Film is cool, it’s cool to say that you’re doing a movie, it’s cool to see your face on a poster, it’s cool to be at a premiere on the red carpet, all of that is cool. The actual part of making a film is work. It’s a lot of work, and sometimes they’re good days, and sometimes they’re not-so-good days. I’ve been fortunate that with both Magic Mike films, everybody was super nice. Especially Channing, and the directors – it was great.
Your new show, Fluffy Breaks Even, is set to premiere this week. What made you go for the more ‘unscripted’ approach?
I came up with the idea back in December of 2012. I was always a big fan of the food shows, like you know, Man vs. Food, and thought those guys have the greatest gig. They travel all over the place, they get to eat at all those favorite restaurants, they talk about food, and they don’t have to tell jokes. They got the easiest gig in the world and I’m so envious of that. I wondered how can I do a show like that, but put a spin on it. The fact that I had to lose a hundred pounds recently gave me the idea that, you know what, how about we do a show where we show what it’s like to go out and indulge a little bit, but also be accountable for it. because what I don’t wanna do is put back all that weight that I lost. I want to go out there, show people that it is possible to have a good time, but, if you’re gonna have a good time, this is what you gotta do to counterbalance that.
Is it hard balancing food and fitness, all while keeping things funny?
If you follow us around with a camera for a day, you’re gonna wind up laughing. All the guys are always on. These guys are constantly cracking jokes and just saying the most inappropriate things. And whenever we’re eating we’re probably talking more. The editing is probably the hardest part, you know, because they gotta chop it down to twenty minutes. We gave you the funny, now you chop it up, and let’s take the money. [laughs] And putting us in humorous situations also made for humorous things.
For example, we did a zombie apocalypse training episode, where we went out to a training camp. We were in military fatigues and they got us doing all kinds of drills out in the heat. From pushing trucks, flipping tires, crawling under barbed wire, you know, running with forty pound backpacks and machine guns in the heat. I mean, that’s some pretty intense stuff, but it looks funny on camera. None of us look like the type of guys that could survive a zombie apocalypse.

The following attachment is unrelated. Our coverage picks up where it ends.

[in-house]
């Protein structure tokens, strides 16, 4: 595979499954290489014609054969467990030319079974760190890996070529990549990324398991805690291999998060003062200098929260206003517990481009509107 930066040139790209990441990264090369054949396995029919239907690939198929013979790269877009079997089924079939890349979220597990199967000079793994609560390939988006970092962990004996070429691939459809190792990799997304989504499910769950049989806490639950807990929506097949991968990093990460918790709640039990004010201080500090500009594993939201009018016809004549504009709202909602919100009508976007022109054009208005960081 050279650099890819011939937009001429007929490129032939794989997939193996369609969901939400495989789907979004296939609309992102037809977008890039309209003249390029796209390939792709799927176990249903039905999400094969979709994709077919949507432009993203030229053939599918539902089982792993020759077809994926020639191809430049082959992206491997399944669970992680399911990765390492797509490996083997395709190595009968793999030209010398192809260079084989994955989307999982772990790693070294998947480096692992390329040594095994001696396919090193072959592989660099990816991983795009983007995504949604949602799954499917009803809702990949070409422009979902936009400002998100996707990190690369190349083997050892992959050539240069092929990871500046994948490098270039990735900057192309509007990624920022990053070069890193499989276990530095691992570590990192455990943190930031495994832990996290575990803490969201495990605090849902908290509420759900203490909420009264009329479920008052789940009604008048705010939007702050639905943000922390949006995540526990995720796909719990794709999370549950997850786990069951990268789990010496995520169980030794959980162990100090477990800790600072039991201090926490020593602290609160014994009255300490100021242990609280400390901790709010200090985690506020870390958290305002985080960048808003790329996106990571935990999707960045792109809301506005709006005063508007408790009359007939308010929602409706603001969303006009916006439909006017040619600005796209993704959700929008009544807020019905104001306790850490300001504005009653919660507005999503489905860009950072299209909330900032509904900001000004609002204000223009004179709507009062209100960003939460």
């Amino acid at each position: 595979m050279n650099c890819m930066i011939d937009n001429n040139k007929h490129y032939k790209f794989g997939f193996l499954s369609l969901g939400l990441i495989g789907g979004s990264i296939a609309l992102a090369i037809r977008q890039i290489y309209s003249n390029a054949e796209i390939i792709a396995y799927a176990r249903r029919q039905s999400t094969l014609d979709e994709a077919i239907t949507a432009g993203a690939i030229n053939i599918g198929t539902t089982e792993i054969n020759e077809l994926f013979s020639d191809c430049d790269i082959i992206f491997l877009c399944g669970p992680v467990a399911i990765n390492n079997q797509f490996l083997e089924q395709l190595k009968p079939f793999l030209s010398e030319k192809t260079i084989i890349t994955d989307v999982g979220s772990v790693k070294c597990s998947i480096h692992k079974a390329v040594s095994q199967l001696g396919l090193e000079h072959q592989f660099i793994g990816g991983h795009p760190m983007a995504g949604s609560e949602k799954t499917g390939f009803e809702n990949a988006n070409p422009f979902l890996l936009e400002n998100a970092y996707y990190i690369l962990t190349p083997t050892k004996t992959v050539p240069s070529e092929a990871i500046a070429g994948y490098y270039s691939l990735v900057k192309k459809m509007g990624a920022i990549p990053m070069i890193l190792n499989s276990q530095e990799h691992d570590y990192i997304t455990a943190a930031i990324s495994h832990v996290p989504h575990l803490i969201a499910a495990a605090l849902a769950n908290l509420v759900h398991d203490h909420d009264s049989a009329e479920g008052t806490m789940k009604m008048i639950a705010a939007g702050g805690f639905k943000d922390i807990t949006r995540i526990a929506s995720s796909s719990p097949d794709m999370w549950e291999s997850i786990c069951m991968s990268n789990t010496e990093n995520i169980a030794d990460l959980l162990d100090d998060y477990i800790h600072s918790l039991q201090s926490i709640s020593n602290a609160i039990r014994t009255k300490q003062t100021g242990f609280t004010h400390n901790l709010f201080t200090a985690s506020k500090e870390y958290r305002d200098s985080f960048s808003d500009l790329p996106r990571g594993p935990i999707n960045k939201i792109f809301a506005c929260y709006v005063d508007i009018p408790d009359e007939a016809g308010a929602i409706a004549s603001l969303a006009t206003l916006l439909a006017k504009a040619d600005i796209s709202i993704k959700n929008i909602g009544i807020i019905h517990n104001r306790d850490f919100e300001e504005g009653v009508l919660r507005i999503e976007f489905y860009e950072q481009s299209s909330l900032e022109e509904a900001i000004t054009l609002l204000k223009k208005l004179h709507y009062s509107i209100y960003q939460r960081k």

With something so intense, were there ever any unexpected mishaps?
There were some technical glitches. When we were doing the zombie apocalypse training, at the end of that, they allowed us to fire weapons. We were shooting handguns and assault restaurants. And so they’d line us up, it was three in a row, and we’re shooting zombie targets. You know, real ammunition. My buddy Martin who’s on the show with me, he’s standing right next to me and he’s firing this assault rifle, and all the shells are flying in the air. And three of those shells flew down the back of my shirt, and I got burnt in the process. So now I have those scars, the burn marks, from the shells, still.
What about Fluffy Breaks Even is going to allow it to stand out from the competition?
The really cool part about the show is that it’s very fan interactive. We send out tweets to the fans so that they send us ideas and suggestions for where to eat. You know, whenever we’re in town, sometimes I’m familiar with restaurants, sometimes I wind up eating at a Waffle House or something generic like an IHOP or a Denny’s, so I put it out there to the fans to suggest where I should get a bite. And we get all kinds of different ideas. The fact that it’s a fan interactive show, I think is a nice twist, and it’s something that’ll definitely bring people in.
*Check out an exclusive clip from tonight’s episode!
(Fluffy and his fellow comedians heat things up in Memphis on an unexpected BBQ bike tour. After eating the “Holy Trinity of Meat,” the guys attempt to break even with a pick-up game of basketball that is anything but a slam dunk – set to air on Fuse Thursday, October 15 at 10pm ET/PT.)
Photos by Fuse